Ohio State men's basketball embracing the joy of playing despite pandemic
Ohio State has published a video on social media from the immediate aftermath of what appears to have been a grueling men's basketball practice session.
Taken at some point around the middle of a preseason camp marked by monotony amid a global health crisis, it focuses in on coach Chris Holtmann addressing his players. They are spread out and wearing disposable face masks while Holtmann, wearing a black face mask, gives them a directive.
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“Don’t ever take this for granted,” Holtmann told the Buckeyes after what had been their first simulated game. “This is a blessing to do, and I know each one of you feel that way.”
Equal parts mantra, mission statement and belief, it’s what Ohio State and the rest of college basketball must embrace while attempting to put together a season that they hope culminates with a complete NCAA Tournament held in one city.
Every day, coaches and players are one positive COVID-19 test or contact trace away from having individual or team quarantines imposed and stretches of the season rendered meaningless.
Leading into Wednesday afternoon’s season opener against Illinois State, the Redbirds were to be subjected to testing upon Tuesday’s arrival on campus. If all were negative, they would be tested again Wednesday morning, after which another full round of negative tests would mean the two teams could actually play each other. Enjoying success this season will involve strict off-court discipline that still might not be enough to prevent a COVID outbreak from shutting a team down for weeks at a time.
Already, there have been mental hurdles to address. Holtmann learned shortly before a practice that families wouldn’t be allowed to attend games for a 28-day period starting Nov. 20, and he spoke with the team about it both that day and the next because it was an impactful revelation to his players.
Yet, while Holtmann has repeatedly said he plans to schedule an NCAA-maximum 27 games but doesn’t expect to get to play them all, there’s more than worry, anxiety and sanitation wipes at the ready when the Buckeyes take the court.
There’s hope. And joy. And, as Holtmann said, the opportunity to play the game that they love.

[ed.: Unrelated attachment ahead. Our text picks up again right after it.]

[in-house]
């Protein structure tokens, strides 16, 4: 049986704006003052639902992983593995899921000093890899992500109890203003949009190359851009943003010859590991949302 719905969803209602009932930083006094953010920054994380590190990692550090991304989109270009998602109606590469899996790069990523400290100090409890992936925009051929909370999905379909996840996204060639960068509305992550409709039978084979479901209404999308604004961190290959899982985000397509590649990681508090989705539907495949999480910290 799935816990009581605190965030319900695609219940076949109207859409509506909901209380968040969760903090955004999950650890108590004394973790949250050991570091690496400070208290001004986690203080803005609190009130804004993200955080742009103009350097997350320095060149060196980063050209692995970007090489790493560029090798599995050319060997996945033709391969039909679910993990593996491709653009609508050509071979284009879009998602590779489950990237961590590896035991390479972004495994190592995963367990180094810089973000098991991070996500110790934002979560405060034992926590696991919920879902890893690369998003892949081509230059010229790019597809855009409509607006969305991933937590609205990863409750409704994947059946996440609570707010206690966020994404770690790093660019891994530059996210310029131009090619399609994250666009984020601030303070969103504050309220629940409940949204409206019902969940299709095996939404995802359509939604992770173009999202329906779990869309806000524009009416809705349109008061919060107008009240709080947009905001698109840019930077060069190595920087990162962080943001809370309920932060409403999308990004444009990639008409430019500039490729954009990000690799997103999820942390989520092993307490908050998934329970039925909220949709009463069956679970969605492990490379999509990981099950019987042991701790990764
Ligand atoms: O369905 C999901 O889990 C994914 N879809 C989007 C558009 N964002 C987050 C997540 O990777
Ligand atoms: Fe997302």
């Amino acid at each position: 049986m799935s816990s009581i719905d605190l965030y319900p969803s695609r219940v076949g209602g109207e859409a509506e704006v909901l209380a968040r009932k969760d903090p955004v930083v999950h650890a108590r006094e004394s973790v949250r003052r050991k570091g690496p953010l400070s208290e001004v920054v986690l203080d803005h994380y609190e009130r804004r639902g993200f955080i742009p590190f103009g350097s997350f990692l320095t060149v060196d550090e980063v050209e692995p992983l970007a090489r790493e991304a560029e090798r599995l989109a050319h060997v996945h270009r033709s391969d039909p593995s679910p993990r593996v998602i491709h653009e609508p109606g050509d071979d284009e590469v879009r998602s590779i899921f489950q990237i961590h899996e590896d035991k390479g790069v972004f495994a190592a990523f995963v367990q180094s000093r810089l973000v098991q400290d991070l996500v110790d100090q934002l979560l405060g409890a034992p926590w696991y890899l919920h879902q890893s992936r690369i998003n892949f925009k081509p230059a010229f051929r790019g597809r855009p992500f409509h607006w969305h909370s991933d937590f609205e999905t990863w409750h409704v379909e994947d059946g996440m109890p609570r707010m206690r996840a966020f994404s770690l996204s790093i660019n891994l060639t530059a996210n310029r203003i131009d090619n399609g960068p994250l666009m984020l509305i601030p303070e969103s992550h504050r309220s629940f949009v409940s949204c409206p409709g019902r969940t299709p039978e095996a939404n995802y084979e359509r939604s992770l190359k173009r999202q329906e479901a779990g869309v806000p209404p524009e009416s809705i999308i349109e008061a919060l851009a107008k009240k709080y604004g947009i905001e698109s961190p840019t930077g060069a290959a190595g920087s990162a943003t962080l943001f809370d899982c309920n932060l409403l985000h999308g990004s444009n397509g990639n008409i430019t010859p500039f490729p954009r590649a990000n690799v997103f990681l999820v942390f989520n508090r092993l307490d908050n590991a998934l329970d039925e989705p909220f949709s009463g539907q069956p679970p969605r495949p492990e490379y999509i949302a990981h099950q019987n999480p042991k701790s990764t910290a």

“Oh, it’s amazing,” junior Justin Ahrens told The Dispatch. “We’ve played some open gyms and stuff over the summer, but you had to be careful where you were going because of the COVID restrictions. When we started practicing and playing five-on-five, it’s amazing.”
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The Buckeyes will have an experienced team comprising players who are largely new to one another. Of the 12 scholarship players on the roster to open the season, six did not play a minute for Ohio State last season.
But nine of the 12 are in at least their third year of college basketball.
The mix of unfamiliarity and experience may be why when Holtmann was asked about his concern about his defense, he started by saying, “It’s real.” Or when asked if was anxious about his lack of guard depth, he said, “I’m anxious to see a lot of things.”
But with all of the unknown comes the opportunity to compete, to learn some answers and to feel a semblance of normalcy for the first time since the sport was abruptly shut down in March.
“The first couple weeks (of the fall) when we weren’t allowed to play with each other, it was definitely different. But now that we’re back on the court and we’re practicing and really going hard every day, it’s a good feeling,” said California transfer Justice Sueing, who will be making his Ohio State debut.
“For a lot of guys, especially cutting it off this last season when we were looking to make a big push, it meant a lot to them (to play) and they want to keep working to get back to where we were at.”
That has been evident, Sueing said, even when the Buckeyes have been limited to only six or seven players on the court at a time. When the whistle blows, it’s time to play. And from that point until the final horn, thoughts of the virus, the empty stands and everything else missing from the season disappear.
It’s time to play, and that is not lost on Ohio State.
“We get to do this,” Holtmann said. “We don’t have to do this. We get to come in and be an athlete and get better, and if it’s only six of us, it’s only six of us. Let’s find a way to maximize the day in front of us.”